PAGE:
あなた (Anata) In Japanese: Why You Should NEVER Use It

あなた (anata) means “you” in Japanese. While we use “you” all the time in English, it is not quite the case for the Japanese language. 

It is better to avoid using あなた (anata) in most situations as it could come across as strange, distant, or even rude. 

Why is this, you ask? Let’s see why.

What is あなた (Anata) in Japanese?

あなた (anata) generally has two meanings in Japanese. 

  1. you
  2. dear (wives will use あなた with this meaning to talk to their husband)

While “you” is a very common personal pronoun in English, and you can refer to almost anyone as “you,” this is not the case in Japanese. あなた (anata) has a very specific usage that you need to know to use it appropriately and sound natural. 

How あなた (Anata) is Used Naturally in Japanese

Here are the natural ways あなた (anata) is used in Japanese.

1. あなた (Anata): Dear/Darling/You

Used by wives to call their husbands (instead of using their name).

You can often hear this in Japanese dramas. In real life, it depends on the couple. Some wives use あなた (anata), while some use their husband’s name. Some wives may even use their husband’s name with the さん (san) suffix or even call him お父さん (otōsan – father) if they have kids.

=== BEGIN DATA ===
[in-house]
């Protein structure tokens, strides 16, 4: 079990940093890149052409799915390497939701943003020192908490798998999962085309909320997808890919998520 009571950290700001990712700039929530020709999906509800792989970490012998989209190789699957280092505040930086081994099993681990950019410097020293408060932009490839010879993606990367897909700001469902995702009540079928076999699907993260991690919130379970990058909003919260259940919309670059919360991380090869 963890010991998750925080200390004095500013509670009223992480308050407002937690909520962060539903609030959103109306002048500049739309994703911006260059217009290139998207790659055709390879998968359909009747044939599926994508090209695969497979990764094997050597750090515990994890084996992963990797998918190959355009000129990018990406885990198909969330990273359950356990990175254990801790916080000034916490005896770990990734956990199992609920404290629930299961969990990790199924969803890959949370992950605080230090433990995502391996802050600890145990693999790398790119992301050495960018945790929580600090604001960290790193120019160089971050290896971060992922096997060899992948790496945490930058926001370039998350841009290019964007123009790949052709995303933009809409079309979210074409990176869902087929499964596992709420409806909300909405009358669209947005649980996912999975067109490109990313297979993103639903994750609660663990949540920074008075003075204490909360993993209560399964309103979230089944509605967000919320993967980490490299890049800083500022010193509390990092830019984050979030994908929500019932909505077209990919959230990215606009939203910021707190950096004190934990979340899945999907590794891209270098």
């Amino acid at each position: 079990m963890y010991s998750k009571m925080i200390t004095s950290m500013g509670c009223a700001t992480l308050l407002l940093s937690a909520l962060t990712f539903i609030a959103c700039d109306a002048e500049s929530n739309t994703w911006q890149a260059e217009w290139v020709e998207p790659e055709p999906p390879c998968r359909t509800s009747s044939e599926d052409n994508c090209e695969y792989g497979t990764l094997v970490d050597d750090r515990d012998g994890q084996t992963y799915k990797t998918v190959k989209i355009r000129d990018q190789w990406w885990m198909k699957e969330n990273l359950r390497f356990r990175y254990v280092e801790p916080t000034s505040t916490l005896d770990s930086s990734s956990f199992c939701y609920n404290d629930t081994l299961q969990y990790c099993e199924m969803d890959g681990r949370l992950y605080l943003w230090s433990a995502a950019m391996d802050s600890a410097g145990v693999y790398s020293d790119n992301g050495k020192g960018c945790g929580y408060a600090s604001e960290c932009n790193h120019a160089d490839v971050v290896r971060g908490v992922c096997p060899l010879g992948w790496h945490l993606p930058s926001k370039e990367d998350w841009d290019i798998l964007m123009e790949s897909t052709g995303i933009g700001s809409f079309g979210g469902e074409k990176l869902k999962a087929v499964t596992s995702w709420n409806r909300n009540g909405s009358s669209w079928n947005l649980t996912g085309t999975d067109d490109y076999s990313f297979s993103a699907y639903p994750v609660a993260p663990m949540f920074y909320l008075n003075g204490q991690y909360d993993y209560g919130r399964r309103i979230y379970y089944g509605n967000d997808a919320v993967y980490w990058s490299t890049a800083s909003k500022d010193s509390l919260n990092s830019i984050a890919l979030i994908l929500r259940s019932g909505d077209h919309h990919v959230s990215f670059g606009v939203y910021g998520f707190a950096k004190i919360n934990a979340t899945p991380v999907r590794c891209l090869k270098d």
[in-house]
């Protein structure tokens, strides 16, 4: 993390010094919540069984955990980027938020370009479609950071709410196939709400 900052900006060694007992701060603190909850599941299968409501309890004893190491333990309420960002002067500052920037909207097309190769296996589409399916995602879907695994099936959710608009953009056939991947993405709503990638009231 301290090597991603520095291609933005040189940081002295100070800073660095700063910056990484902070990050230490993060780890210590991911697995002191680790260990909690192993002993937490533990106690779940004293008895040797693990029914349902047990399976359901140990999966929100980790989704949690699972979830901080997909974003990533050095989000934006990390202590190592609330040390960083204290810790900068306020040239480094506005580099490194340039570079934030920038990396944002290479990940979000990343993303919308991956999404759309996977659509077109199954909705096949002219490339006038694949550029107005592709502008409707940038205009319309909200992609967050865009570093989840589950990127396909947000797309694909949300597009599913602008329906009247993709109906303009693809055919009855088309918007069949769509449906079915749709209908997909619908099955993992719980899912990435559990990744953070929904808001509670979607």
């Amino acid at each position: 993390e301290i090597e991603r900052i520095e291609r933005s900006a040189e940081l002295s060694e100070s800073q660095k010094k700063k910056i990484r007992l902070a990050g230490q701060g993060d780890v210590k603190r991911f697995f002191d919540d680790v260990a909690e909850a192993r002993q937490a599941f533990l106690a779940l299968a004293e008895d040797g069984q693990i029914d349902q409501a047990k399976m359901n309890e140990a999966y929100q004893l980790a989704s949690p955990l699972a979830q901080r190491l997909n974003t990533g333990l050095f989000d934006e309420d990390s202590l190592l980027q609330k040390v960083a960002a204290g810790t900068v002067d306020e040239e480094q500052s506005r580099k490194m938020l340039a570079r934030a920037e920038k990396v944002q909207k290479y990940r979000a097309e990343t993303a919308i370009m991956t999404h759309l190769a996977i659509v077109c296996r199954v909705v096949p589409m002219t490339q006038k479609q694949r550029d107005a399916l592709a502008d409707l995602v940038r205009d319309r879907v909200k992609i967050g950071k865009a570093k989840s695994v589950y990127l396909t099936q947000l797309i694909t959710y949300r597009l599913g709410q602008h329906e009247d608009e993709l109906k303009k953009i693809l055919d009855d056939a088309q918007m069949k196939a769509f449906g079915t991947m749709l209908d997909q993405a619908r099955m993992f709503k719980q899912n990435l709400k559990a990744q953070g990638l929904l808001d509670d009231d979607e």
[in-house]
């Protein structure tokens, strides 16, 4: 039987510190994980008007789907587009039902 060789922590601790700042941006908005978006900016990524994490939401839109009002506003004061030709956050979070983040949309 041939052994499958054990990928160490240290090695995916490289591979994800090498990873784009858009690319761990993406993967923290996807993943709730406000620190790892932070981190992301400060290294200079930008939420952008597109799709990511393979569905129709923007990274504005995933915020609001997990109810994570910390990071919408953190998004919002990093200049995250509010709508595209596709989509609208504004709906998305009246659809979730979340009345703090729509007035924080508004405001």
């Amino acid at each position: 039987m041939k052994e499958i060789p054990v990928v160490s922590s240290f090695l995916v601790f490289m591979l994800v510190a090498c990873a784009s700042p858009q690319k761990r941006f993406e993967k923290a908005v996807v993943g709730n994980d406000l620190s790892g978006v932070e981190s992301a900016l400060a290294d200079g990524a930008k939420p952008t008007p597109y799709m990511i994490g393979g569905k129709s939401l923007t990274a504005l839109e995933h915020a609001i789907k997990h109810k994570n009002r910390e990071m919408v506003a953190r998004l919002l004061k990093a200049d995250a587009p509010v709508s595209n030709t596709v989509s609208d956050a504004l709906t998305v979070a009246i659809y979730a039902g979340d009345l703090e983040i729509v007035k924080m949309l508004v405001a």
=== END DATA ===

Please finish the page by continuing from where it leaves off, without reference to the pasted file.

(Nē, anata, sukoshi tetsudatte kureru?)
Hey darling, could you help me a little? 

2. あなた (Anata): You – Used By Someone of Higher Social Status

Used by someone of a higher status to call on someone of lower status, i.e., teachers and students, bosses and workers, etc. 


1.  あなたもいずれ、分かる時が訪れるでしょう。
(Anata mo izure, wakaru toki ga otozureru deshō.)
You will understand it one day, too.

2.  あなたのやっていることは間違っている。
(Anata no yatteiru koto wa machigatteiru.)
What you are doing is wrong.

3. あなた (Anata): You – To Express Annoyance

Used with a negative context to express dissatisfaction or annoyance. 


(Itteru koto o mattaku kiitenai jan, anata.)
You aren’t listening to me at all, right?

4. あなた (Anata): You – A General/Unspecific Way to Refer to People

Used as an impersonal/general referral, such as in books, advertisements, etc. As “impersonal” suggests, the “you” word does not refer specifically to YOU in this case. It is a general term to refer to whoever is watching or reading the sentence. 

It is most often used when a sentence will be seen by a large audience or when there is a case when a name cannot be known. 


1. あなた未来、数秒で分かる!
(Anata no mirai, sūbyō de wakaru!)
(We will) predict your future in a few seconds! (Fortune-telling sign)

2. あなたは最近、疲れていませんか?
(Anata wa saikin, tsukarete imasen ka?
Aren’t you feeling tired these days?  (Advertistment)

5. あなた (Anata): You – People Who Share The Same Social Status